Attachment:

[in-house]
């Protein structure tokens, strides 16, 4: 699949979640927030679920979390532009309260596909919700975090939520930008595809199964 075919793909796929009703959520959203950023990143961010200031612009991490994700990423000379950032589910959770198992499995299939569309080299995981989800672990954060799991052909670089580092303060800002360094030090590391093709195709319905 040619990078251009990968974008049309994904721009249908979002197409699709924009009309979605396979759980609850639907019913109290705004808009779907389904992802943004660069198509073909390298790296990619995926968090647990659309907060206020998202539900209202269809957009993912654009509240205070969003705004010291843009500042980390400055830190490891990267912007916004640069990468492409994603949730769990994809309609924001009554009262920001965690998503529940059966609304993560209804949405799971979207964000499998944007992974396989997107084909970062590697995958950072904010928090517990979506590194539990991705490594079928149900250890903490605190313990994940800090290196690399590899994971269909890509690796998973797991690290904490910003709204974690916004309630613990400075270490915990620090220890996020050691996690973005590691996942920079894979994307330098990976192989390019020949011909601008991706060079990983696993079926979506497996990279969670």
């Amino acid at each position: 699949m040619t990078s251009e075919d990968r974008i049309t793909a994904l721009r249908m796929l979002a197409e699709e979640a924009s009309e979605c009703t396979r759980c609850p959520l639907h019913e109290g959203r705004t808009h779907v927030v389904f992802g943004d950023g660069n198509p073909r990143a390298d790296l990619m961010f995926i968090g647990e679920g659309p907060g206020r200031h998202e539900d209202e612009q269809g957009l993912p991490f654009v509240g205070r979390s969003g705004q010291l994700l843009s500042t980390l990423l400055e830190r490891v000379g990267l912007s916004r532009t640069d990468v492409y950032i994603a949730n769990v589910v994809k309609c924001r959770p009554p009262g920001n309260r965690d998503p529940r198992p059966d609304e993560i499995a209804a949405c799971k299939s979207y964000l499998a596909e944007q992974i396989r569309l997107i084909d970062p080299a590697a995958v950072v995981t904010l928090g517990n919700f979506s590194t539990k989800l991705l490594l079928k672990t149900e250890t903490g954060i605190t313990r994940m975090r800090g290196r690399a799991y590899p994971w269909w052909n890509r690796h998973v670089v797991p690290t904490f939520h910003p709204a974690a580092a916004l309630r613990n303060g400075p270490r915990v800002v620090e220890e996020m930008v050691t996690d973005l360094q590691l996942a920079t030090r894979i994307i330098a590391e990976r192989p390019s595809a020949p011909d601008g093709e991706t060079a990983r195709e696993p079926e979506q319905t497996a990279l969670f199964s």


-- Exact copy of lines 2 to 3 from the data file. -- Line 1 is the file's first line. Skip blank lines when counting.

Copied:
């Protein structure tokens, strides 16, 4: 699949979640927030679920979390532009309260596909919700975090939520930008595809199964 075919793909796929009703959520959203950023990143961010200031612009991490994700990423000379950032589910959770198992499995299939569309080299995981989800672990954060799991052909670089580092303060800002360094030090590391093709195709319905 040619990078251009990968974008049309994904721009249908979002197409699709924009009309979605396979759980609850639907019913109290705004808009779907389904992802943004660069198509073909390298790296990619995926968090647990659309907060206020998202539900209202269809957009993912654009509240205070969003705004010291843009500042980390400055830190490891990267912007916004640069990468492409994603949730769990994809309609924001009554009262920001965690998503529940059966609304993560209804949405799971979207964000499998944007992974396989997107084909970062590697995958950072904010928090517990979506590194539990991705490594079928149900250890903490605190313990994940800090290196690399590899994971269909890509690796998973797991690290904490910003709204974690916004309630613990400075270490915990620090220890996020050691996690973005590691996942920079894979994307330098990976192989390019020949011909601008991706060079990983696993079926979506497996990279969670």
């Amino acid at each position: 699949m040619t990078s251009e075919d990968r974008i049309t793909a994904l721009r249908m796929l979002a197409e699709e979640a924009s009309e979605c009703t396979r759980c609850p959520l639907h019913e109290g959203r705004t808009h779907v927030v389904f992802g943004d950023g660069n198509p073909r990143a390298d790296l990619m961010f995926i968090g647990e679920g659309p907060g206020r200031h998202e539900d209202e612009q269809g957009l993912p991490f654009v509240g205070r979390s969003g705004q010291l994700l843009s500042t980390l990423l400055e830190r490891v000379g990267l912007s916004r532009t640069d990468v492409y950032i994603a949730n769990v589910v994809k309609c924001r959770p009554p009262g920001n309260r965690d998503p529940r198992p059966d609304e993560i499995a209804a949405c799971k299939s979207y964000l499998a596909e944007q992974i396989r569309l997107i084909d970062p080299a590697a995958v950072v995981t904010l928090g517990n919700f979506s590194t539990k989800l991705l490594l079928k672990t149900e250890t903490g954060i605190t313990r994940m975090r800090g290196r690399a799991y590899p994971w269909w052909n890509r690796h998973v670089v797991p690290t904490f939520h910003p709204a974690a580092a916004l309630r613990n303060g400075p270490r915990v800002v620090e220890e996020m930008v050691t996690d973005l360094q590691l996942a920079t030090r894979i994307i330098a590391e990976r192989p390019s595809a020949p011909d601008g093709e991706t060079a990983r195709e696993p079926e979506q319905t497996a990279l969670f199964s």